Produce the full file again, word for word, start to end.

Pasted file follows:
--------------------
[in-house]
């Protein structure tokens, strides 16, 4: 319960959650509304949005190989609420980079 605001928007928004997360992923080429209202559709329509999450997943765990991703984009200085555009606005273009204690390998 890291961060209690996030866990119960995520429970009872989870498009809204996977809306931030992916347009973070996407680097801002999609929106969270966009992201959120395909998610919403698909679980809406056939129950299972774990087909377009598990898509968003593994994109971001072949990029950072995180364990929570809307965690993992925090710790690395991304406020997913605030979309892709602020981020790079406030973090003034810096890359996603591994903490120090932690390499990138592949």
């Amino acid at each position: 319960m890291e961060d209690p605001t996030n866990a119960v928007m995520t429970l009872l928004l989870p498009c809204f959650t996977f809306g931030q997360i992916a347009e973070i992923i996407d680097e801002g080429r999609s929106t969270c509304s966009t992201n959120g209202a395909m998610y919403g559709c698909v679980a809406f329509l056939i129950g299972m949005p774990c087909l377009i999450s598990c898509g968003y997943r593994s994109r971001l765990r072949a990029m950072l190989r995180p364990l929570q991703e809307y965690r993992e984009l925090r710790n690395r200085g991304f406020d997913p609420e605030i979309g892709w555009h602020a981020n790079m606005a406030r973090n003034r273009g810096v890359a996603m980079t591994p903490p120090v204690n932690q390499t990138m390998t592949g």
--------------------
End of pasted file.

[in-house]
């Protein structure tokens, strides 16, 4: 319960959650509304949005190989609420980079 605001928007928004997360992923080429209202559709329509999450997943765990991703984009200085555009606005273009204690390998 890291961060209690996030866990119960995520429970009872989870498009809204996977809306931030992916347009973070996407680097801002999609929106969270966009992201959120395909998610919403698909679980809406056939129950299972774990087909377009598990898509968003593994994109971001072949990029950072995180364990929570809307965690993992925090710790690395991304406020997913605030979309892709602020981020790079406030973090003034810096890359996603591994903490120090932690390499990138592949």
């Amino acid at each position: 319960m890291e961060d209690p605001t996030n866990a119960v928007m995520t429970l009872l928004l989870p498009c809204f959650t996977f809306g931030q997360i992916a347009e973070i992923i996407d680097e801002g080429r999609s929106t969270c509304s966009t992201n959120g209202a395909m998610y919403g559709c698909v679980a809406f329509l056939i129950g299972m949005p774990c087909l377009i999450s598990c898509g968003y997943r593994s994109r971001l765990r072949a990029m950072l190989r995180p364990l929570q991703e809307y965690r993992e984009l925090r710790n690395r200085g991304f406020d997913p609420e605030i979309g892709w555009h602020a981020n790079m606005a406030r973090n003034r273009g810096v890359a996603m980079t591994p903490p120090v204690n932690q390499t990138m390998t592949g």